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I'll do things where I can stay awake and they aren't messing with my major organs. I'll put up with the pain from wisdom teeth rather than face the risk of being put under. I've seen what horror complications in surgery can bring. That is how my dad went. I know that the risk of such things happening are very small, but man, if something happens it is horror. I aim to never put myself in a position where something similar could happen. It may be irrational, but that is how it is. Will I change my mind when my doctor says operate or die? Maybe after a fourth opinion and all possible alternatives are explored. If it is proven beyond a doubt that it is either operate or die then I'd do it. But I'd require that no friends or family members be there until I'm either in the clear or dead.
Link Posted: 3/7/2002 1:35:06 PM EDT
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Link Posted: 3/7/2002 2:20:51 PM EDT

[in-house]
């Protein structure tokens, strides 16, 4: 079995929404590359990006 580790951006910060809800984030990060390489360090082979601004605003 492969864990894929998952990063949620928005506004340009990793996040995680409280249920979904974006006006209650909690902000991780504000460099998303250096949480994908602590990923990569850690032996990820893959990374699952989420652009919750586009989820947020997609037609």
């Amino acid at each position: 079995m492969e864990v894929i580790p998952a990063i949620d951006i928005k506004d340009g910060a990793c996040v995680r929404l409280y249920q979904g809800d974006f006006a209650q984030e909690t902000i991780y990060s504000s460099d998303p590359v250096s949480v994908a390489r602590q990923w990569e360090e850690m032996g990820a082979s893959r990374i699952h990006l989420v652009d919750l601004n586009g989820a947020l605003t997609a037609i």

AlClenin I think the point where normal feeling of being down or grieving become clinical depression is when you want to end your own life and when you stop doing things that you enjoy. Basically you are overwhelmed and see no way out. By no means am I an expert. I could not understand the things I was taught it the few psychology classes in college I had until my brother began having problems. I grieved after my brother death. It took me several months before I felt "up to speed' at work or in social situations. I suggest spending time with friends and family. They can be a great support and they can even help you forget your grief for short periods of time. After one year things are much easier. His death is something I remember at least daily but it isn't as painful as it was a year ago. It does get better.